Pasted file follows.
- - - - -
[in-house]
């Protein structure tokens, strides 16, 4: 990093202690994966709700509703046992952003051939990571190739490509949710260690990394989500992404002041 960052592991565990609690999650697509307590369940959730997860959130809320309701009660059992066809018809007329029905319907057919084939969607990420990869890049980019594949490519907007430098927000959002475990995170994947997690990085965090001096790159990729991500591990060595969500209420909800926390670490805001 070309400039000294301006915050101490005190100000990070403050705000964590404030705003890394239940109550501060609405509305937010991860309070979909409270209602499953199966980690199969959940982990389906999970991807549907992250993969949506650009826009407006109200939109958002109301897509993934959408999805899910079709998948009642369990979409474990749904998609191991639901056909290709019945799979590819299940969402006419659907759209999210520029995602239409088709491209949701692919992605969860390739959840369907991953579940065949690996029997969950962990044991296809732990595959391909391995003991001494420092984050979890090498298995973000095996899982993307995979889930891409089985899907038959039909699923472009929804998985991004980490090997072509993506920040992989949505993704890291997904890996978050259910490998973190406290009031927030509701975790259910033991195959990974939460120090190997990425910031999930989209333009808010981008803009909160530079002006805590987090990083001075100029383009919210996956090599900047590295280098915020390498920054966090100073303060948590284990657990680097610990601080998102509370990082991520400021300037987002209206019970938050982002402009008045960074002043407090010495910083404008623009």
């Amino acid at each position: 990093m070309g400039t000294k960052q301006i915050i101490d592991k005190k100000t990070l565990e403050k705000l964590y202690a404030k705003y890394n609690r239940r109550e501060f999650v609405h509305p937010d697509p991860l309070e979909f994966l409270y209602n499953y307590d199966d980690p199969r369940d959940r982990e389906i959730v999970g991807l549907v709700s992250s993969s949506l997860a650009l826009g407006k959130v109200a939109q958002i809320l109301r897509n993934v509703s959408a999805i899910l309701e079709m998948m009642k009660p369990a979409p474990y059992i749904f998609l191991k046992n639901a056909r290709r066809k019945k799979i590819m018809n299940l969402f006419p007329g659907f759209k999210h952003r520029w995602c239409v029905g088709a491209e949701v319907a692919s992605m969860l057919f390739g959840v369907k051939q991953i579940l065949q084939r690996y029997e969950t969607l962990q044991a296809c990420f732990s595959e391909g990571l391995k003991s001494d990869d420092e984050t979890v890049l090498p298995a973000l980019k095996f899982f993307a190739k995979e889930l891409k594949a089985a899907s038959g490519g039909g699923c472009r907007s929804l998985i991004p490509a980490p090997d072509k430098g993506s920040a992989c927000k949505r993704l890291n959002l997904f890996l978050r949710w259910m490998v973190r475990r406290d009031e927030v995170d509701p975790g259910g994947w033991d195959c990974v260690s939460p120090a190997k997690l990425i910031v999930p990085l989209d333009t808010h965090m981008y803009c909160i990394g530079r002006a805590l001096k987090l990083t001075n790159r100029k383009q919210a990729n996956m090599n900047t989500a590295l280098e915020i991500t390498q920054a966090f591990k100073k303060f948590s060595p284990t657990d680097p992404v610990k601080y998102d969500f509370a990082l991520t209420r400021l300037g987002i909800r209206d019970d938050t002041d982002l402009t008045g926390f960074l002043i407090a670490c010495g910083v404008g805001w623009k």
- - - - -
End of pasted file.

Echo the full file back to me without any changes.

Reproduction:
[in-house]
């Protein structure tokens, strides 16, 4: 990093202690994966709700509703046992952003051939990571190739490509949710260690990394989500992404002041 960052592991565990609690999650697509307590369940959730997860959130809320309701009660059992066809018809007329029905319907057919084939969607990420990869890049980019594949490519907007430098927000959002475990995170994947997690990085965090001096790159990729991500591990060595969500209420909800926390670490805001 070309400039000294301006915050101490005190100000990070403050705000964590404030705003890394239940109550501060609405509305937010991860309070979909409270209602499953199966980690199969959940982990389906999970991807549907992250993969949506650009826009407006109200939109958002109301897509993934959408999805899910079709998948009642369990979409474990749904998609191991639901056909290709019945799979590819299940969402006419659907759209999210520029995602239409088709491209949701692919992605969860390739959840369907991953579940065949690996029997969950962990044991296809732990595959391909391995003991001494420092984050979890090498298995973000095996899982993307995979889930891409089985899907038959039909699923472009929804998985991004980490090997072509993506920040992989949505993704890291997904890996978050259910490998973190406290009031927030509701975790259910033991195959990974939460120090190997990425910031999930989209333009808010981008803009909160530079002006805590987090990083001075100029383009919210996956090599900047590295280098915020390498920054966090100073303060948590284990657990680097610990601080998102509370990082991520400021300037987002209206019970938050982002402009008045960074002043407090010495910083404008623009």
């Amino acid at each position: 990093m070309g400039t000294k960052q301006i915050i101490d592991k005190k100000t990070l565990e403050k705000l964590y202690a404030k705003y890394n609690r239940r109550e501060f999650v609405h509305p937010d697509p991860l309070e979909f994966l409270y209602n499953y307590d199966d980690p199969r369940d959940r982990e389906i959730v999970g991807l549907v709700s992250s993969s949506l997860a650009l826009g407006k959130v109200a939109q958002i809320l109301r897509n993934v509703s959408a999805i899910l309701e079709m998948m009642k009660p369990a979409p474990y059992i749904f998609l191991k046992n639901a056909r290709r066809k019945k799979i590819m018809n299940l969402f006419p007329g659907f759209k999210h952003r520029w995602c239409v029905g088709a491209e949701v319907a692919s992605m969860l057919f390739g959840v369907k051939q991953i579940l065949q084939r690996y029997e969950t969607l962990q044991a296809c990420f732990s595959e391909g990571l391995k003991s001494d990869d420092e984050t979890v890049l090498p298995a973000l980019k095996f899982f993307a190739k995979e889930l891409k594949a089985a899907s038959g490519g039909g699923c472009r907007s929804l998985i991004p490509a980490p090997d072509k430098g993506s920040a992989c927000k949505r993704l890291n959002l997904f890996l978050r949710w259910m490998v973190r475990r406290d009031e927030v995170d509701p975790g259910g994947w033991d195959c990974v260690s939460p120090a190997k997690l990425i910031v999930p990085l989209d333009t808010h965090m981008y803009c909160i990394g530079r002006a805590l001096k987090l990083t001075n790159r100029k383009q919210a990729n996956m090599n900047t989500a590295l280098e915020i991500t390498q920054a966090f591990k100073k303060f948590s060595p284990t657990d680097p992404v610990k601080y998102d969500f509370a990082l991520t209420r400021l300037g987002i909800r209206d019970d938050t002041d982002l402009t008045g926390f960074l002043i407090a670490c010495g910083v404008g805001w623009k």